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[GreenYes] Producer Responsibility & Consumer Costs
I agree that consumers -- not taxpayers -- should bear the lion's share of
the cost of managing a product when it is no longer desired. I also believe
that these two groups are vastly different.

This viewed was shared by Frank Popoff, chairman of Dow, when he spoke to
Congress in 1993, saying that the complete life cycle cost of a product
should be examined and incorporated into the price of products. He went on
to say "Then we will need to pass that full cost to the ultimate consuemr so
that he or she can decide to consume or not consume based on full
information free of hidden costs or subsidies."

However, in addition to consumers, I believe that the manufacturers should
also have a responsibility -- it is they who are the only ones who can
redesign products to reduce their overall environmental impact. They also
have the greatest amount of technical knowledge of the components of their
products along with the supply chain and logistics of the flow of the
material,  and thus are in the best position to determine how they can be
reused or recovered. 

The role of manufacturers for EPR was also recognized by industry members
serving on The President's Council on Sustainable Development, chaired by
David Buzzelli of Dow and Johathan Bush of the World Resources Instititute
in their 1996 report "Sustainable America. A New Consensus for Prosperity,
Opportunity, and a Healthy Environment for the Future". Other industries
represented include Ciba-Geigy, Pacific Gas and Electric, Georgia-Pacific,
S.C. Johnson & Son, Enron, and General Motors. The report calls for a
comprehensive system of manufacturers' responsibility for products. 

As an example of what seems to be an extremely well run EPR system run by
industry for used oil, used oil containers, and used oil filters, see the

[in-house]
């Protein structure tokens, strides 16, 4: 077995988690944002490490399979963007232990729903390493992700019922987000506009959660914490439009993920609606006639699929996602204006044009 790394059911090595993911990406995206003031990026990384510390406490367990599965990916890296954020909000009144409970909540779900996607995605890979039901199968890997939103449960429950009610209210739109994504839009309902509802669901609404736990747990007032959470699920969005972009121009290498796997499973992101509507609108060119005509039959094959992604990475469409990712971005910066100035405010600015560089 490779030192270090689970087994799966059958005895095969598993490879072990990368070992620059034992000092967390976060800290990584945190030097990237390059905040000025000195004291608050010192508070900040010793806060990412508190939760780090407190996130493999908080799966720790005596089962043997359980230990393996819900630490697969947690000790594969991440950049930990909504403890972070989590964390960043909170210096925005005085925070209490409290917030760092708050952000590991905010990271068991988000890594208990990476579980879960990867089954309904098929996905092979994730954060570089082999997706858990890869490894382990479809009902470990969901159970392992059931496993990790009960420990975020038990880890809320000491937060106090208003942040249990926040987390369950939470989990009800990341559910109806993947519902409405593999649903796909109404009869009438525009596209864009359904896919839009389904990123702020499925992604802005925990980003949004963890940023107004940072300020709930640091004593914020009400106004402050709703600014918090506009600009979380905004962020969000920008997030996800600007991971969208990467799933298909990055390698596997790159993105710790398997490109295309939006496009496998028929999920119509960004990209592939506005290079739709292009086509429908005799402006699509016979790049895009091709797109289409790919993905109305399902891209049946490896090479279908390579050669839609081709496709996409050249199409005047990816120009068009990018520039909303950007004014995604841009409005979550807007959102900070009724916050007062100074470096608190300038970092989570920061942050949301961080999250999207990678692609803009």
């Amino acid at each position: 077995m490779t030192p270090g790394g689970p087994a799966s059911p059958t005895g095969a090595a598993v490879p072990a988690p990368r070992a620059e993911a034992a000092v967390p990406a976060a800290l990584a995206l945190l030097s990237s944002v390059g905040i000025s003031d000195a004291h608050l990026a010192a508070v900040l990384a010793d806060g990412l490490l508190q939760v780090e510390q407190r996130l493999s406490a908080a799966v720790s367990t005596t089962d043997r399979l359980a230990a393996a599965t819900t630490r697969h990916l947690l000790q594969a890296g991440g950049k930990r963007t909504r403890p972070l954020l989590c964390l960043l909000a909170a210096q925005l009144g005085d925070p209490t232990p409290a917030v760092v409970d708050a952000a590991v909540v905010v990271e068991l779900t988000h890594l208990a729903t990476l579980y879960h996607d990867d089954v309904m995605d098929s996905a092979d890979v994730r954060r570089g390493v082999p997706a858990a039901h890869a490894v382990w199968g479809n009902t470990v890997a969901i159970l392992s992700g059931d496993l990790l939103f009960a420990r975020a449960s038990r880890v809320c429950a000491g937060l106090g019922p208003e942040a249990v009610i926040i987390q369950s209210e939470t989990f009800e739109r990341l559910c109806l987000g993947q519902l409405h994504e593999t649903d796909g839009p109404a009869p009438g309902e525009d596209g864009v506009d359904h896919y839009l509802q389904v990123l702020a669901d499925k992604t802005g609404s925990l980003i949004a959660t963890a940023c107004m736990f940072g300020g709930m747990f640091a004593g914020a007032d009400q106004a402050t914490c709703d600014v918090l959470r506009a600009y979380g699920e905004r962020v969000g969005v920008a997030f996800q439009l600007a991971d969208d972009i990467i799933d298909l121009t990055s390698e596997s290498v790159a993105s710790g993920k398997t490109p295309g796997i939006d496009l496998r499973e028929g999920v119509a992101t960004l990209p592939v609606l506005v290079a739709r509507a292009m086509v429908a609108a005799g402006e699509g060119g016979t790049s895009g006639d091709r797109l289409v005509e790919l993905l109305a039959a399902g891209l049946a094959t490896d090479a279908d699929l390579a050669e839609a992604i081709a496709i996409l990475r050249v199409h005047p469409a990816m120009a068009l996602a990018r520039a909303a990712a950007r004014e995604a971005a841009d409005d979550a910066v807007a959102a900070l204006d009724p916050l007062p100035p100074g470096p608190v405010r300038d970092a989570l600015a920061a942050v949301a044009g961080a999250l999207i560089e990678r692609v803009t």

web page http://www.usedoilrecycling.com/ for the program in western Canada.
A business plan and list of results are given at the "About Us" button.
Noting on their web page that "Used oil is the largest, single source of
potentially hazardous recyclable material in western Canada", the oil
industry set up a comprehensive program to recycle these items with a small
fee included with sale of the product. At a presentation I attended some
years back by one of the representatives of this group, the representative
noted that the industry knew the material, knew the logistics and recognized
not only their responsibility but that they could handle the material more
effectively than government.

John Reindl, Recycling Manager
Dane County, WI 


> From: Heide Feldman [mailto:hfeldman@mrwmd.org]
> Sent: Monday, June 03, 2002 2:31 PM
> To: ' C E F G :-)'; pfranklin@container-recycling.org; RJayW2@aol.com
> Cc: GRRN - GreenYes
> Subject: RE: [GreenYes] Producer Responsibility & Consumer Costs
> 
> 
> I agree that this is a complex issue, but think that consumers of products
> should be responsible for disposal costs.  There are already several
models
> for this, incl. the purchase of tires where we pay a disposal fee in
> addition to the cost of the tire. Bottle bills do the same, when we pay a
> deposit we are in a way paying for the recycling of the bottle.  If I buy
a
> computer, I should pay for its disposal as part of the overall cost of the
> unit.  The person who doesn't own a computer should not have to pay for
our
> purchase. Of course, we could say the producers should be responsible, but
> that simply means that they would add the cost to the product so the
outcome
> is the same.
> 
> As to landfills, many of them are owned by public agencies, 
> not haulers. In
> our case, the landfill fees (fairly low at $30/ton) still 
> help to pay for
> our recycling program (we divert about 35% from the site, including
> demolition and construction debris) since recycling returns 
> are still too
> low to make the program self-supporting. 
> Best regards,
> Heidi Feldman
> Public Education Coordinator
> Monterey Regional Waste Management District
> Tel.: 831/384-5313     FAX: 831/384-3567
> 
> 
>